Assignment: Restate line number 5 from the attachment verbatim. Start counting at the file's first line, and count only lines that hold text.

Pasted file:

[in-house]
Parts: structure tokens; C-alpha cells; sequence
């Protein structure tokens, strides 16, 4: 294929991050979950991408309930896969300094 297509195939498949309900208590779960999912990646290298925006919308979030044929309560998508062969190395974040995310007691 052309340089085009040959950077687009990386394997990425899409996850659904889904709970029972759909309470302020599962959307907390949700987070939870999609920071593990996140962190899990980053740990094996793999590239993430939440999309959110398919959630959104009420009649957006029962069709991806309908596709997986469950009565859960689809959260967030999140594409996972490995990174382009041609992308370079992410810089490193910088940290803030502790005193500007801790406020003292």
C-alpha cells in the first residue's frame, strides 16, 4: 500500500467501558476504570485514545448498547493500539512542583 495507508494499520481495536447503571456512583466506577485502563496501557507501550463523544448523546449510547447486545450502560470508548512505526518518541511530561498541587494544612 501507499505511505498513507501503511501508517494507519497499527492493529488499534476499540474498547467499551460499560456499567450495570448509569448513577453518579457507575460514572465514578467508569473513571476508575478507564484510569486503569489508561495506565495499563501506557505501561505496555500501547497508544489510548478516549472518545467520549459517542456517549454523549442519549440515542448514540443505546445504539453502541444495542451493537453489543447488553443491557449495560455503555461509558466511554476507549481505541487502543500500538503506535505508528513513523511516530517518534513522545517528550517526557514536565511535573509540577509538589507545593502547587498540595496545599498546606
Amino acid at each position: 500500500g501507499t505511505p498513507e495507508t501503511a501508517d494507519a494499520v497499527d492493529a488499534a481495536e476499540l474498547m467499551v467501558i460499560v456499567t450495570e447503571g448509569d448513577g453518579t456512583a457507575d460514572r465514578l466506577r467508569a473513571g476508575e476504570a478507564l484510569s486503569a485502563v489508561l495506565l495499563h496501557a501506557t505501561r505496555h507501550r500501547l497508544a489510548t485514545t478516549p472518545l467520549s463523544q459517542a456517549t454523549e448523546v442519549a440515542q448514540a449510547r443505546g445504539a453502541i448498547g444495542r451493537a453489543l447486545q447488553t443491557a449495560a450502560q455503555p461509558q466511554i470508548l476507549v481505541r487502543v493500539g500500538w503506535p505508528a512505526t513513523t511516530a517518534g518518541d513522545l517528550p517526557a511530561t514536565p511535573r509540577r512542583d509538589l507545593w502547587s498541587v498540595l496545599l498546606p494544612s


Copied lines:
Amino acid at each position: 500500500g501507499t505511505p498513507e495507508t501503511a501508517d494507519a494499520v497499527d492493529a488499534a481495536e476499540l474498547m467499551v467501558i460499560v456499567t450495570e447503571g448509569d448513577g453518579t456512583a457507575d460514572r465514578l466506577r467508569a473513571g476508575e476504570a478507564l484510569s486503569a485502563v489508561l495506565l495499563h496501557a501506557t505501561r505496555h507501550r500501547l497508544a489510548t485514545t478516549p472518545l467520549s463523544q459517542a456517549t454523549e448523546v442519549a440515542q448514540a449510547r443505546g445504539a453502541i448498547g444495542r451493537a453489543l447486545q447488553t443491557a449495560a450502560q455503555p461509558q466511554i470508548l476507549v481505541r487502543v493500539g500500538w503506535p505508528a512505526t513513523t511516530a517518534g518518541d513522545l517528550p517526557a511530561t514536565p511535573r509540577r512542583d509538589l507545593w502547587s498541587v498540595l496545599l498546606p494544612s